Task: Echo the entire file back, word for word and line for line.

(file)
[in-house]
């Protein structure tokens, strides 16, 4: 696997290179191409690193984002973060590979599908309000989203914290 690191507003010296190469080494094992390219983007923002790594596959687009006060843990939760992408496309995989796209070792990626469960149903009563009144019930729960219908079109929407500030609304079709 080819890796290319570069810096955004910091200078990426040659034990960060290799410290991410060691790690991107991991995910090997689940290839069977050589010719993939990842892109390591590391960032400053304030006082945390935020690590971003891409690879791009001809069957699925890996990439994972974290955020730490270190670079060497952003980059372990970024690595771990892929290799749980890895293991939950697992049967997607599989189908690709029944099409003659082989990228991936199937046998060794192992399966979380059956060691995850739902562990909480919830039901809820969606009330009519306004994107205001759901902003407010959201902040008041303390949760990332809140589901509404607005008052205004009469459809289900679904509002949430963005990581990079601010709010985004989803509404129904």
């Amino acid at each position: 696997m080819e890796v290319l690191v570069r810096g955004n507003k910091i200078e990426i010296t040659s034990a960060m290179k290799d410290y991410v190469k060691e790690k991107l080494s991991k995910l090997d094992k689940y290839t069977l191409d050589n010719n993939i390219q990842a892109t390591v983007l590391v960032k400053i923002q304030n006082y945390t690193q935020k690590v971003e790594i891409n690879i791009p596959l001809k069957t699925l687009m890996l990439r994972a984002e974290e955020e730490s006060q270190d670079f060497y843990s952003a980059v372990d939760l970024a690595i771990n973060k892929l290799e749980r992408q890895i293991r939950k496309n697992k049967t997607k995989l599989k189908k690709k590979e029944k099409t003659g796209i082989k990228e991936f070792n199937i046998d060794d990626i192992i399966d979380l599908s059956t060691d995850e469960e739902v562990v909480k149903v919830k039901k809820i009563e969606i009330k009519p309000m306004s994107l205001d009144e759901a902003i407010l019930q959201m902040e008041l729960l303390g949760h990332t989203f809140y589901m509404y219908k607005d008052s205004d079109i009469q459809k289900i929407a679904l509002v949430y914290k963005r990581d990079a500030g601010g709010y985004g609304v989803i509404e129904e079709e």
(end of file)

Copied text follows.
[in-house]
């Protein structure tokens, strides 16, 4: 696997290179191409690193984002973060590979599908309000989203914290 690191507003010296190469080494094992390219983007923002790594596959687009006060843990939760992408496309995989796209070792990626469960149903009563009144019930729960219908079109929407500030609304079709 080819890796290319570069810096955004910091200078990426040659034990960060290799410290991410060691790690991107991991995910090997689940290839069977050589010719993939990842892109390591590391960032400053304030006082945390935020690590971003891409690879791009001809069957699925890996990439994972974290955020730490270190670079060497952003980059372990970024690595771990892929290799749980890895293991939950697992049967997607599989189908690709029944099409003659082989990228991936199937046998060794192992399966979380059956060691995850739902562990909480919830039901809820969606009330009519306004994107205001759901902003407010959201902040008041303390949760990332809140589901509404607005008052205004009469459809289900679904509002949430963005990581990079601010709010985004989803509404129904």
């Amino acid at each position: 696997m080819e890796v290319l690191v570069r810096g955004n507003k910091i200078e990426i010296t040659s034990a960060m290179k290799d410290y991410v190469k060691e790690k991107l080494s991991k995910l090997d094992k689940y290839t069977l191409d050589n010719n993939i390219q990842a892109t390591v983007l590391v960032k400053i923002q304030n006082y945390t690193q935020k690590v971003e790594i891409n690879i791009p596959l001809k069957t699925l687009m890996l990439r994972a984002e974290e955020e730490s006060q270190d670079f060497y843990s952003a980059v372990d939760l970024a690595i771990n973060k892929l290799e749980r992408q890895i293991r939950k496309n697992k049967t997607k995989l599989k189908k690709k590979e029944k099409t003659g796209i082989k990228e991936f070792n199937i046998d060794d990626i192992i399966d979380l599908s059956t060691d995850e469960e739902v562990v909480k149903v919830k039901k809820i009563e969606i009330k009519p309000m306004s994107l205001d009144e759901a902003i407010l019930q959201m902040e008041l729960l303390g949760h990332t989203f809140y589901m509404y219908k607005d008052s205004d079109i009469q459809k289900i929407a679904l509002v949430y914290k963005r990581d990079a500030g601010g709010y985004g609304v989803i509404e129904e079709e």